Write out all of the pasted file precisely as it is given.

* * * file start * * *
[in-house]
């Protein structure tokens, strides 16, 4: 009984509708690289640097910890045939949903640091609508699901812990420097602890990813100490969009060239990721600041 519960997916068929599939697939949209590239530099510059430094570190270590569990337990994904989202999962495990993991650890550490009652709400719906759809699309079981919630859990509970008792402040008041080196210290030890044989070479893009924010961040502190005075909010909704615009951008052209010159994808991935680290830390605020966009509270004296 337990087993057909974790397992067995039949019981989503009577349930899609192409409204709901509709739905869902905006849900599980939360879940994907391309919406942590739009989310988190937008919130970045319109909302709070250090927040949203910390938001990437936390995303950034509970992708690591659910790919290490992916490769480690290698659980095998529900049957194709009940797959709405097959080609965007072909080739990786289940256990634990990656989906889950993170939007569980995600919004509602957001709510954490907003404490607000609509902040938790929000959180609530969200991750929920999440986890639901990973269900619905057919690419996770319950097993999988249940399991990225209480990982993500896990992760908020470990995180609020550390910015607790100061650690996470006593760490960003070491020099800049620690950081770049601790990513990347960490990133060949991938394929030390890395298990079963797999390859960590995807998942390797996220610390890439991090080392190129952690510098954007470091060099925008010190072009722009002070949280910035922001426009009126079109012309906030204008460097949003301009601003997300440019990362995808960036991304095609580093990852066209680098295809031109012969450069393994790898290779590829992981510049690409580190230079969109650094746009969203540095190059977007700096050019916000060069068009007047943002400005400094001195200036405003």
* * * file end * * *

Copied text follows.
[in-house]
């Protein structure tokens, strides 16, 4: 009984509708690289640097910890045939949903640091609508699901812990420097602890990813100490969009060239990721600041 519960997916068929599939697939949209590239530099510059430094570190270590569990337990994904989202999962495990993991650890550490009652709400719906759809699309079981919630859990509970008792402040008041080196210290030890044989070479893009924010961040502190005075909010909704615009951008052209010159994808991935680290830390605020966009509270004296 337990087993057909974790397992067995039949019981989503009577349930899609192409409204709901509709739905869902905006849900599980939360879940994907391309919406942590739009989310988190937008919130970045319109909302709070250090927040949203910390938001990437936390995303950034509970992708690591659910790919290490992916490769480690290698659980095998529900049957194709009940797959709405097959080609965007072909080739990786289940256990634990990656989906889950993170939007569980995600919004509602957001709510954490907003404490607000609509902040938790929000959180609530969200991750929920999440986890639901990973269900619905057919690419996770319950097993999988249940399991990225209480990982993500896990992760908020470990995180609020550390910015607790100061650690996470006593760490960003070491020099800049620690950081770049601790990513990347960490990133060949991938394929030390890395298990079963797999390859960590995807998942390797996220610390890439991090080392190129952690510098954007470091060099925008010190072009722009002070949280910035922001426009009126079109012309906030204008460097949003301009601003997300440019990362995808960036991304095609580093990852066209680098295809031109012969450069393994790898290779590829992981510049690409580190230079969109650094746009969203540095190059977007700096050019916000060069068009007047943002400005400094001195200036405003």